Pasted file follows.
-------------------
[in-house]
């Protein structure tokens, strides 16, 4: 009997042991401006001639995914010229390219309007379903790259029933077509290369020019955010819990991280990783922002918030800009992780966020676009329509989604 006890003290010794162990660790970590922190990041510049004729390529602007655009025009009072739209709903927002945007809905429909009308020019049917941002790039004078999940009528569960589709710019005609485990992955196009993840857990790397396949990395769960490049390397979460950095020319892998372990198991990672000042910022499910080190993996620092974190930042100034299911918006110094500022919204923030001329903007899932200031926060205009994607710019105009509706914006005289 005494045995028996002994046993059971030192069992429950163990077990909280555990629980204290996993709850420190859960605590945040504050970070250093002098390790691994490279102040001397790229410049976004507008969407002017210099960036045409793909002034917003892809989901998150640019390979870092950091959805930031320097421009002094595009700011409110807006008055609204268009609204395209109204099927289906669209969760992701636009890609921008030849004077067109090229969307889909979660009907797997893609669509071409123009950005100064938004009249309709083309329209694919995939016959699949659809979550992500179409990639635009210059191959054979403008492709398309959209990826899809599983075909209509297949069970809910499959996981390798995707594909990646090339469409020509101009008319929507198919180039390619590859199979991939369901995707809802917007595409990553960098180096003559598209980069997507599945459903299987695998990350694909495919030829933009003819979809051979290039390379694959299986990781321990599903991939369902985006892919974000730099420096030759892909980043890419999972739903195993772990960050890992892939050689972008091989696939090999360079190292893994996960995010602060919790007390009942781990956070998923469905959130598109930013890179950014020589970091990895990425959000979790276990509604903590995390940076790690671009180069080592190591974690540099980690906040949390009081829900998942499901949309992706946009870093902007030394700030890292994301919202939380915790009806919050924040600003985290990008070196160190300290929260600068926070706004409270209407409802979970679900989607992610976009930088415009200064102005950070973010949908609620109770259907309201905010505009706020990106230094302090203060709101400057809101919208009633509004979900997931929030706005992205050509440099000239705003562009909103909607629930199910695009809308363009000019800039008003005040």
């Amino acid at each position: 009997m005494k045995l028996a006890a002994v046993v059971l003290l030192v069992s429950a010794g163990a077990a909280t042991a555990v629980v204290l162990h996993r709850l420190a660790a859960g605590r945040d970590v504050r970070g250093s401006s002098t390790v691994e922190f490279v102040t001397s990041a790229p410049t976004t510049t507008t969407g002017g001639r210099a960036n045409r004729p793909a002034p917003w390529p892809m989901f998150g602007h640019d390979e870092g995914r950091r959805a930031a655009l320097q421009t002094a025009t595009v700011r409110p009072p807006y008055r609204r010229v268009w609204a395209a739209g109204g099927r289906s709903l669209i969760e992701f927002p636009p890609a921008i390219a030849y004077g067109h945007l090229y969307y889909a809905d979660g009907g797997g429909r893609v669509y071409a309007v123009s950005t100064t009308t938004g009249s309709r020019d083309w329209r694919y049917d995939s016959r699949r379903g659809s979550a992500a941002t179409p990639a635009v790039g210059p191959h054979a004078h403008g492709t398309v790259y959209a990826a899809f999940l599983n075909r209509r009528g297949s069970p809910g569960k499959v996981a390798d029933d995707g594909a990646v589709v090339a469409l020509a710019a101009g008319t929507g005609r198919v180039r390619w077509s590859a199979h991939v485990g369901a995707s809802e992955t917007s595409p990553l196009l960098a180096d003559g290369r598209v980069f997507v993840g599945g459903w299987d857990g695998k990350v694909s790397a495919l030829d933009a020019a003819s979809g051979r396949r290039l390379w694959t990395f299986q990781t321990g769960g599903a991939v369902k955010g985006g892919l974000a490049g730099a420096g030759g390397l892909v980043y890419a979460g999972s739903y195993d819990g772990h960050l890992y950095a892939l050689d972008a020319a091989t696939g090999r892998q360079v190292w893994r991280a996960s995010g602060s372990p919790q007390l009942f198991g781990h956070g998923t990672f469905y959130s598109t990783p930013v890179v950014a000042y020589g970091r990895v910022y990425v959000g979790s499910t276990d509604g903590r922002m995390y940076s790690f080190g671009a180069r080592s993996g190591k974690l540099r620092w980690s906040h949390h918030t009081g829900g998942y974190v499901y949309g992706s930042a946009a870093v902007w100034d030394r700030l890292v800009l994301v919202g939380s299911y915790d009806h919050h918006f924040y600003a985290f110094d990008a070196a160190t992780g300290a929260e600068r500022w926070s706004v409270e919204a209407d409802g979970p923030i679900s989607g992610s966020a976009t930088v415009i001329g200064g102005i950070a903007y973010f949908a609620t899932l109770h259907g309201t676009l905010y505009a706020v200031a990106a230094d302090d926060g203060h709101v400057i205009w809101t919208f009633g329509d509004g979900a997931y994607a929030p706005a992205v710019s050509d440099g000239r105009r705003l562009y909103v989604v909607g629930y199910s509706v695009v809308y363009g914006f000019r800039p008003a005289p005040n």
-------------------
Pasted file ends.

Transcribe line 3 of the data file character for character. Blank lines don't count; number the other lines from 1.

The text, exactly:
């Amino acid at each position: 009997m005494k045995l028996a006890a002994v046993v059971l003290l030192v069992s429950a010794g163990a077990a909280t042991a555990v629980v204290l162990h996993r709850l420190a660790a859960g605590r945040d970590v504050r970070g250093s401006s002098t390790v691994e922190f490279v102040t001397s990041a790229p410049t976004t510049t507008t969407g002017g001639r210099a960036n045409r004729p793909a002034p917003w390529p892809m989901f998150g602007h640019d390979e870092g995914r950091r959805a930031a655009l320097q421009t002094a025009t595009v700011r409110p009072p807006y008055r609204r010229v268009w609204a395209a739209g109204g099927r289906s709903l669209i969760e992701f927002p636009p890609a921008i390219a030849y004077g067109h945007l090229y969307y889909a809905d979660g009907g797997g429909r893609v669509y071409a309007v123009s950005t100064t009308t938004g009249s309709r020019d083309w329209r694919y049917d995939s016959r699949r379903g659809s979550a992500a941002t179409p990639a635009v790039g210059p191959h054979a004078h403008g492709t398309v790259y959209a990826a899809f999940l599983n075909r209509r009528g297949s069970p809910g569960k499959v996981a390798d029933d995707g594909a990646v589709v090339a469409l020509a710019a101009g008319t929507g005609r198919v180039r390619w077509s590859a199979h991939v485990g369901a995707s809802e992955t917007s595409p990553l196009l960098a180096d003559g290369r598209v980069f997507v993840g599945g459903w299987d857990g695998k990350v694909s790397a495919l030829d933009a020019a003819s979809g051979r396949r290039l390379w694959t990395f299986q990781t321990g769960g599903a991939v369902k955010g985006g892919l974000a490049g730099a420096g030759g390397l892909v980043y890419a979460g999972s739903y195993d819990g772990h960050l890992y950095a892939l050689d972008a020319a091989t696939g090999r892998q360079v190292w893994r991280a996960s995010g602060s372990p919790q007390l009942f198991g781990h956070g998923t990672f469905y959130s598109t990783p930013v890179v950014a000042y020589g970091r990895v910022y990425v959000g979790s499910t276990d509604g903590r922002m995390y940076s790690f080190g671009a180069r080592s993996g190591k974690l540099r620092w980690s906040h949390h918030t009081g829900g998942y974190v499901y949309g992706s930042a946009a870093v902007w100034d030394r700030l890292v800009l994301v919202g939380s299911y915790d009806h919050h918006f924040y600003a985290f110094d990008a070196a160190t992780g300290a929260e600068r500022w926070s706004v409270e919204a209407d409802g979970p923030i679900s989607g992610s966020a976009t930088v415009i001329g200064g102005i950070a903007y973010f949908a609620t899932l109770h259907g309201t676009l905010y505009a706020v200031a990106a230094d302090d926060g203060h709101v400057i205009w809101t919208f009633g329509d509004g979900a997931y994607a929030p706005a992205v710019s050509d440099g000239r105009r705003l562009y909103v989604v909607g629930y199910s509706v695009v809308y363009g914006f000019r800039p008003a005289p005040n």